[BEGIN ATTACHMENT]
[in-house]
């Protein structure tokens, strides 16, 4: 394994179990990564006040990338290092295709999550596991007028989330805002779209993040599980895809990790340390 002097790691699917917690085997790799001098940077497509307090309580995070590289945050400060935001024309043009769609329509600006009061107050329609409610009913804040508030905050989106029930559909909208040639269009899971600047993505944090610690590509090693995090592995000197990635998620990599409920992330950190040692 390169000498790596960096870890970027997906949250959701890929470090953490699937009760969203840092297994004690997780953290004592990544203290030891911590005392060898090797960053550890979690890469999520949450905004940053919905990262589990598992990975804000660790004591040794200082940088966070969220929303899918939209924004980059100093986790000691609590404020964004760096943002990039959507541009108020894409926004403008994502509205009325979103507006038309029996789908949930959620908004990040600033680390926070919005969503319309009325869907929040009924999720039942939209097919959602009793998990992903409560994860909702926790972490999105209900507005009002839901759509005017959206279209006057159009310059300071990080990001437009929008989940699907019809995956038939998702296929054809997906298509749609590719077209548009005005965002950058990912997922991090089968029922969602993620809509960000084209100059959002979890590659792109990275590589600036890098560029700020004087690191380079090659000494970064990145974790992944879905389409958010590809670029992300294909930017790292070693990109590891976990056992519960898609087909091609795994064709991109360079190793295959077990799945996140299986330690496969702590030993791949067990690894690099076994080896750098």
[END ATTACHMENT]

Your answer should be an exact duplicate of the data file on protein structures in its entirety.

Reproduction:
[in-house]
């Protein structure tokens, strides 16, 4: 394994179990990564006040990338290092295709999550596991007028989330805002779209993040599980895809990790340390 002097790691699917917690085997790799001098940077497509307090309580995070590289945050400060935001024309043009769609329509600006009061107050329609409610009913804040508030905050989106029930559909909208040639269009899971600047993505944090610690590509090693995090592995000197990635998620990599409920992330950190040692 390169000498790596960096870890970027997906949250959701890929470090953490699937009760969203840092297994004690997780953290004592990544203290030891911590005392060898090797960053550890979690890469999520949450905004940053919905990262589990598992990975804000660790004591040794200082940088966070969220929303899918939209924004980059100093986790000691609590404020964004760096943002990039959507541009108020894409926004403008994502509205009325979103507006038309029996789908949930959620908004990040600033680390926070919005969503319309009325869907929040009924999720039942939209097919959602009793998990992903409560994860909702926790972490999105209900507005009002839901759509005017959206279209006057159009310059300071990080990001437009929008989940699907019809995956038939998702296929054809997906298509749609590719077209548009005005965002950058990912997922991090089968029922969602993620809509960000084209100059959002979890590659792109990275590589600036890098560029700020004087690191380079090659000494970064990145974790992944879905389409958010590809670029992300294909930017790292070693990109590891976990056992519960898609087909091609795994064709991109360079190793295959077990799945996140299986330690496969702590030993791949067990690894690099076994080896750098």